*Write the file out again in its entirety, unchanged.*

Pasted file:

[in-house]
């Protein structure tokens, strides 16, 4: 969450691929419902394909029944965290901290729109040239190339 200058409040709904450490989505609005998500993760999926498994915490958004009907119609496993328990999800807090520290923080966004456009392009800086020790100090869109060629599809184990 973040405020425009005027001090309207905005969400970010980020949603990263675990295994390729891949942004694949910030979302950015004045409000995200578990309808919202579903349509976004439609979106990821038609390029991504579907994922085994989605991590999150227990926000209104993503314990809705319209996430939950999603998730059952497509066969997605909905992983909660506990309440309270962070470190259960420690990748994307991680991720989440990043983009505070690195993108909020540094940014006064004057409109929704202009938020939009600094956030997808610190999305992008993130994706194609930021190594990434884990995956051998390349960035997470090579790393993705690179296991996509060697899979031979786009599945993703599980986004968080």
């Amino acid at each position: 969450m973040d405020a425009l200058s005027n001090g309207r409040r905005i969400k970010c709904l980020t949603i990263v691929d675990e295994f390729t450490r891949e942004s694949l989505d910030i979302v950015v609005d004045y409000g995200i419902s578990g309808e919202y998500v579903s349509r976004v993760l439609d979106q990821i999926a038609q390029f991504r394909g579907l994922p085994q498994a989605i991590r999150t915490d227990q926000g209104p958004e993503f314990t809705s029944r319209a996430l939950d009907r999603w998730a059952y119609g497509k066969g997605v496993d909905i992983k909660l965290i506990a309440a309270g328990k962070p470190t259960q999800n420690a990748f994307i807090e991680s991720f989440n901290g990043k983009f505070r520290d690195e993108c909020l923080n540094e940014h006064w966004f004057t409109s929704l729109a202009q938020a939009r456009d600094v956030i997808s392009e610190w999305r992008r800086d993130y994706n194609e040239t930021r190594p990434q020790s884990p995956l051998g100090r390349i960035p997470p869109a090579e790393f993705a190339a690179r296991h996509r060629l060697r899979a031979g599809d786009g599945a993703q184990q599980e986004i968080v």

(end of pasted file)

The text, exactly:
[in-house]
């Protein structure tokens, strides 16, 4: 969450691929419902394909029944965290901290729109040239190339 200058409040709904450490989505609005998500993760999926498994915490958004009907119609496993328990999800807090520290923080966004456009392009800086020790100090869109060629599809184990 973040405020425009005027001090309207905005969400970010980020949603990263675990295994390729891949942004694949910030979302950015004045409000995200578990309808919202579903349509976004439609979106990821038609390029991504579907994922085994989605991590999150227990926000209104993503314990809705319209996430939950999603998730059952497509066969997605909905992983909660506990309440309270962070470190259960420690990748994307991680991720989440990043983009505070690195993108909020540094940014006064004057409109929704202009938020939009600094956030997808610190999305992008993130994706194609930021190594990434884990995956051998390349960035997470090579790393993705690179296991996509060697899979031979786009599945993703599980986004968080």
């Amino acid at each position: 969450m973040d405020a425009l200058s005027n001090g309207r409040r905005i969400k970010c709904l980020t949603i990263v691929d675990e295994f390729t450490r891949e942004s694949l989505d910030i979302v950015v609005d004045y409000g995200i419902s578990g309808e919202y998500v579903s349509r976004v993760l439609d979106q990821i999926a038609q390029f991504r394909g579907l994922p085994q498994a989605i991590r999150t915490d227990q926000g209104p958004e993503f314990t809705s029944r319209a996430l939950d009907r999603w998730a059952y119609g497509k066969g997605v496993d909905i992983k909660l965290i506990a309440a309270g328990k962070p470190t259960q999800n420690a990748f994307i807090e991680s991720f989440n901290g990043k983009f505070r520290d690195e993108c909020l923080n540094e940014h006064w966004f004057t409109s929704l729109a202009q938020a939009r456009d600094v956030i997808s392009e610190w999305r992008r800086d993130y994706n194609e040239t930021r190594p990434q020790s884990p995956l051998g100090r390349i960035p997470p869109a090579e790393f993705a190339a690179r296991h996509r060629l060697r899979a031979g599809d786009g599945a993703q184990q599980e986004i968080v």